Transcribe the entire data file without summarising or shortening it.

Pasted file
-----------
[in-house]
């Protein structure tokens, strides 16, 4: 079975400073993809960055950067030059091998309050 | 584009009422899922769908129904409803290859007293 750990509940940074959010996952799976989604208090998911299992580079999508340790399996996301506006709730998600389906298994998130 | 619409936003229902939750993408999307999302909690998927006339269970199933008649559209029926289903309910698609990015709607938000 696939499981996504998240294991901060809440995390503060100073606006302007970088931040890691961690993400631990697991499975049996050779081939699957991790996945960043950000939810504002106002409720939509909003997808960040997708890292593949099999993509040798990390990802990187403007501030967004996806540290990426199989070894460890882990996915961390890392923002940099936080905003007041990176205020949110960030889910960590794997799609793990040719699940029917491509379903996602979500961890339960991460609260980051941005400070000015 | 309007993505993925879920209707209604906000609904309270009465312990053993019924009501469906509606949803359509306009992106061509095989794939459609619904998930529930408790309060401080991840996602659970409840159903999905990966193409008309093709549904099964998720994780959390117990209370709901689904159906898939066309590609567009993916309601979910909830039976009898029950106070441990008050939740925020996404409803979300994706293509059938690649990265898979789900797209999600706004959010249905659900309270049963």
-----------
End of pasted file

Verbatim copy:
[in-house]
């Protein structure tokens, strides 16, 4: 079975400073993809960055950067030059091998309050 | 584009009422899922769908129904409803290859007293 750990509940940074959010996952799976989604208090998911299992580079999508340790399996996301506006709730998600389906298994998130 | 619409936003229902939750993408999307999302909690998927006339269970199933008649559209029926289903309910698609990015709607938000 696939499981996504998240294991901060809440995390503060100073606006302007970088931040890691961690993400631990697991499975049996050779081939699957991790996945960043950000939810504002106002409720939509909003997808960040997708890292593949099999993509040798990390990802990187403007501030967004996806540290990426199989070894460890882990996915961390890392923002940099936080905003007041990176205020949110960030889910960590794997799609793990040719699940029917491509379903996602979500961890339960991460609260980051941005400070000015 | 309007993505993925879920209707209604906000609904309270009465312990053993019924009501469906509606949803359509306009992106061509095989794939459609619904998930529930408790309060401080991840996602659970409840159903999905990966193409008309093709549904099964998720994780959390117990209370709901689904159906898939066309590609567009993916309601979910909830039976009898029950106070441990008050939740925020996404409803979300994706293509059938690649990265898979789900797209999600706004959010249905659900309270049963």